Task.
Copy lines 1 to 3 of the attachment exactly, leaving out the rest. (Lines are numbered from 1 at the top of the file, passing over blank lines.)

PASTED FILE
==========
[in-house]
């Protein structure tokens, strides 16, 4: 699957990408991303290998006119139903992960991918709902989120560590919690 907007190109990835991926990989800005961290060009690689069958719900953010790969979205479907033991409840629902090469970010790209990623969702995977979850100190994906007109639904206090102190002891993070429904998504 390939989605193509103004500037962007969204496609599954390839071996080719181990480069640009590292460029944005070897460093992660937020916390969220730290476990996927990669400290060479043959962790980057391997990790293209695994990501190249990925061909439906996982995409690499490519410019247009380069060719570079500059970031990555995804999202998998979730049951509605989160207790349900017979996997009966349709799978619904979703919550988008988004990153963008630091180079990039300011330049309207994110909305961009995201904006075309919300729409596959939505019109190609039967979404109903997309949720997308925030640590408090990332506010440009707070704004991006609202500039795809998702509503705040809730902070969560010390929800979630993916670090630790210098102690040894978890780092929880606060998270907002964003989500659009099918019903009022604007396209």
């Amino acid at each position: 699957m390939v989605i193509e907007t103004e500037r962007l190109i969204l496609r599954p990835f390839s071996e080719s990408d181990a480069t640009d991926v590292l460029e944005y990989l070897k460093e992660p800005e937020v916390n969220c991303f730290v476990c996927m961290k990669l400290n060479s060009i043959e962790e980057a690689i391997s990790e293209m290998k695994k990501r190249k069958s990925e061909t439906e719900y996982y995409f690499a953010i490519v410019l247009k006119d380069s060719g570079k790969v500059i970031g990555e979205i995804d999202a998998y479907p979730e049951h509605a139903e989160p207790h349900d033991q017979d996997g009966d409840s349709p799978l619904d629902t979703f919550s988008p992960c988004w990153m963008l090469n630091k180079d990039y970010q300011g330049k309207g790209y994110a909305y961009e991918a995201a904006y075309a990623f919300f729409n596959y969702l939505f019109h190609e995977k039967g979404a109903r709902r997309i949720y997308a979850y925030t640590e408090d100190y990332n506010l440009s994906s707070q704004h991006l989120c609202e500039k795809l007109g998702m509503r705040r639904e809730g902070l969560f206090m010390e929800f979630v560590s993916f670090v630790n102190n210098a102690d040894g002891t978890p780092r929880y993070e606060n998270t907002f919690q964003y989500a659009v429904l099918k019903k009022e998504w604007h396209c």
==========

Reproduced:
[in-house]
């Protein structure tokens, strides 16, 4: 699957990408991303290998006119139903992960991918709902989120560590919690 907007190109990835991926990989800005961290060009690689069958719900953010790969979205479907033991409840629902090469970010790209990623969702995977979850100190994906007109639904206090102190002891993070429904998504 390939989605193509103004500037962007969204496609599954390839071996080719181990480069640009590292460029944005070897460093992660937020916390969220730290476990996927990669400290060479043959962790980057391997990790293209695994990501190249990925061909439906996982995409690499490519410019247009380069060719570079500059970031990555995804999202998998979730049951509605989160207790349900017979996997009966349709799978619904979703919550988008988004990153963008630091180079990039300011330049309207994110909305961009995201904006075309919300729409596959939505019109190609039967979404109903997309949720997308925030640590408090990332506010440009707070704004991006609202500039795809998702509503705040809730902070969560010390929800979630993916670090630790210098102690040894978890780092929880606060998270907002964003989500659009099918019903009022604007396209």
């Amino acid at each position: 699957m390939v989605i193509e907007t103004e500037r962007l190109i969204l496609r599954p990835f390839s071996e080719s990408d181990a480069t640009d991926v590292l460029e944005y990989l070897k460093e992660p800005e937020v916390n969220c991303f730290v476990c996927m961290k990669l400290n060479s060009i043959e962790e980057a690689i391997s990790e293209m290998k695994k990501r190249k069958s990925e061909t439906e719900y996982y995409f690499a953010i490519v410019l247009k006119d380069s060719g570079k790969v500059i970031g990555e979205i995804d999202a998998y479907p979730e049951h509605a139903e989160p207790h349900d033991q017979d996997g009966d409840s349709p799978l619904d629902t979703f919550s988008p992960c988004w990153m963008l090469n630091k180079d990039y970010q300011g330049k309207g790209y994110a909305y961009e991918a995201a904006y075309a990623f919300f729409n596959y969702l939505f019109h190609e995977k039967g979404a109903r709902r997309i949720y997308a979850y925030t640590e408090d100190y990332n506010l440009s994906s707070q704004h991006l989120c609202e500039k795809l007109g998702m509503r705040r639904e809730g902070l969560f206090m010390e929800f979630v560590s993916f670090v630790n102190n210098a102690d040894g002891t978890p780092r929880y993070e606060n998270t907002f919690q964003y989500a659009v429904l099918k019903k009022e998504w604007h396209c």